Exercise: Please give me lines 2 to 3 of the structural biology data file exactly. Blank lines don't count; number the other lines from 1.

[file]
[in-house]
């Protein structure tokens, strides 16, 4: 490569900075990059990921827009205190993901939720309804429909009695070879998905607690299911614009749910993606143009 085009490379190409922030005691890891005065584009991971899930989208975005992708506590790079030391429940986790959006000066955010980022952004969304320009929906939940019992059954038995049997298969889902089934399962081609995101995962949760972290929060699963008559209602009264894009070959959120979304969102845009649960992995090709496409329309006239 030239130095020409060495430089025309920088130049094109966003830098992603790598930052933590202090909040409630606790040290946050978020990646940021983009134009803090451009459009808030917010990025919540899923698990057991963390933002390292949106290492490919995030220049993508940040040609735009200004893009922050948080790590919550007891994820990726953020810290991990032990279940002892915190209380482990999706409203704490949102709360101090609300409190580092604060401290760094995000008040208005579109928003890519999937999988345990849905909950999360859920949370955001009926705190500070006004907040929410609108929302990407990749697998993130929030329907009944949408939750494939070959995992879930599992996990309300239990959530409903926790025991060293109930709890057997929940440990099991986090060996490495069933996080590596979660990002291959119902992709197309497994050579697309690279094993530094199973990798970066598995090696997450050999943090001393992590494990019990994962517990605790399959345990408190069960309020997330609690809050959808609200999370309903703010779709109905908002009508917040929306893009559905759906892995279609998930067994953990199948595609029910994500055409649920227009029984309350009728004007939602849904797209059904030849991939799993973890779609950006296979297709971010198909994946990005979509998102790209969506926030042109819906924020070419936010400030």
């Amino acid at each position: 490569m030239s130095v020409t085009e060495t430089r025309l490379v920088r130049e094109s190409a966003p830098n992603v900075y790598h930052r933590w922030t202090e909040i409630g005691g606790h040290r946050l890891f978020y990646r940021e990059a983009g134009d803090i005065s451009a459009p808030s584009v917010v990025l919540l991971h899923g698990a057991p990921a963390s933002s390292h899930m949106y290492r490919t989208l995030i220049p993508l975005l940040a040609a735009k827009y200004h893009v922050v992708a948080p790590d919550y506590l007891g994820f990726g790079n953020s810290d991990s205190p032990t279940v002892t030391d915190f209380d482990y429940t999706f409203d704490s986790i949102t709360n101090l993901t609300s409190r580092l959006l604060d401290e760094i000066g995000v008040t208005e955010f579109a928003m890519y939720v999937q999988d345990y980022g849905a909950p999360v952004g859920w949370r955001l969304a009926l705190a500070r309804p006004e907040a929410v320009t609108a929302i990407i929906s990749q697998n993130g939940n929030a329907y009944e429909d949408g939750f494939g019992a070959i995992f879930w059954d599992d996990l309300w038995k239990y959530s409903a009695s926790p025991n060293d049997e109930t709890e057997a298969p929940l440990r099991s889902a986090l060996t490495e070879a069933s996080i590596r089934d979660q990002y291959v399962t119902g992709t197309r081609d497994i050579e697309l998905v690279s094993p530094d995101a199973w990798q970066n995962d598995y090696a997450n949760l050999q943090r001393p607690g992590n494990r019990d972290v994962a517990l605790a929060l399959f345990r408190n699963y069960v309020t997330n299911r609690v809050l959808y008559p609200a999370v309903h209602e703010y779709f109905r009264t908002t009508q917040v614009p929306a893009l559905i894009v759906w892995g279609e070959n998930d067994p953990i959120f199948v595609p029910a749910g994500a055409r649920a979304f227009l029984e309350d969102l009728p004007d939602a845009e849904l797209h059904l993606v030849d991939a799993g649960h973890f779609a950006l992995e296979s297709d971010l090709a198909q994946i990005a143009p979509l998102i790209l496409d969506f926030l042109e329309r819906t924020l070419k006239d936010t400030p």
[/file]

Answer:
């Protein structure tokens, strides 16, 4: 490569900075990059990921827009205190993901939720309804429909009695070879998905607690299911614009749910993606143009 085009490379190409922030005691890891005065584009991971899930989208975005992708506590790079030391429940986790959006000066955010980022952004969304320009929906939940019992059954038995049997298969889902089934399962081609995101995962949760972290929060699963008559209602009264894009070959959120979304969102845009649960992995090709496409329309006239 030239130095020409060495430089025309920088130049094109966003830098992603790598930052933590202090909040409630606790040290946050978020990646940021983009134009803090451009459009808030917010990025919540899923698990057991963390933002390292949106290492490919995030220049993508940040040609735009200004893009922050948080790590919550007891994820990726953020810290991990032990279940002892915190209380482990999706409203704490949102709360101090609300409190580092604060401290760094995000008040208005579109928003890519999937999988345990849905909950999360859920949370955001009926705190500070006004907040929410609108929302990407990749697998993130929030329907009944949408939750494939070959995992879930599992996990309300239990959530409903926790025991060293109930709890057997929940440990099991986090060996490495069933996080590596979660990002291959119902992709197309497994050579697309690279094993530094199973990798970066598995090696997450050999943090001393992590494990019990994962517990605790399959345990408190069960309020997330609690809050959808609200999370309903703010779709109905908002009508917040929306893009559905759906892995279609998930067994953990199948595609029910994500055409649920227009029984309350009728004007939602849904797209059904030849991939799993973890779609950006296979297709971010198909994946990005979509998102790209969506926030042109819906924020070419936010400030």
């Amino acid at each position: 490569m030239s130095v020409t085009e060495t430089r025309l490379v920088r130049e094109s190409a966003p830098n992603v900075y790598h930052r933590w922030t202090e909040i409630g005691g606790h040290r946050l890891f978020y990646r940021e990059a983009g134009d803090i005065s451009a459009p808030s584009v917010v990025l919540l991971h899923g698990a057991p990921a963390s933002s390292h899930m949106y290492r490919t989208l995030i220049p993508l975005l940040a040609a735009k827009y200004h893009v922050v992708a948080p790590d919550y506590l007891g994820f990726g790079n953020s810290d991990s205190p032990t279940v002892t030391d915190f209380d482990y429940t999706f409203d704490s986790i949102t709360n101090l993901t609300s409190r580092l959006l604060d401290e760094i000066g995000v008040t208005e955010f579109a928003m890519y939720v999937q999988d345990y980022g849905a909950p999360v952004g859920w949370r955001l969304a009926l705190a500070r309804p006004e907040a929410v320009t609108a929302i990407i929906s990749q697998n993130g939940n929030a329907y009944e429909d949408g939750f494939g019992a070959i995992f879930w059954d599992d996990l309300w038995k239990y959530s409903a009695s926790p025991n060293d049997e109930t709890e057997a298969p929940l440990r099991s889902a986090l060996t490495e070879a069933s996080i590596r089934d979660q990002y291959v399962t119902g992709t197309r081609d497994i050579e697309l998905v690279s094993p530094d995101a199973w990798q970066n995962d598995y090696a997450n949760l050999q943090r001393p607690g992590n494990r019990d972290v994962a517990l605790a929060l399959f345990r408190n699963y069960v309020t997330n299911r609690v809050l959808y008559p609200a999370v309903h209602e703010y779709f109905r009264t908002t009508q917040v614009p929306a893009l559905i894009v759906w892995g279609e070959n998930d067994p953990i959120f199948v595609p029910a749910g994500a055409r649920a979304f227009l029984e309350d969102l009728p004007d939602a845009e849904l797209h059904l993606v030849d991939a799993g649960h973890f779609a950006l992995e296979s297709d971010l090709a198909q994946i990005a143009p979509l998102i790209l496409d969506f926030l042109e329309r819906t924020l070419k006239d936010t400030p």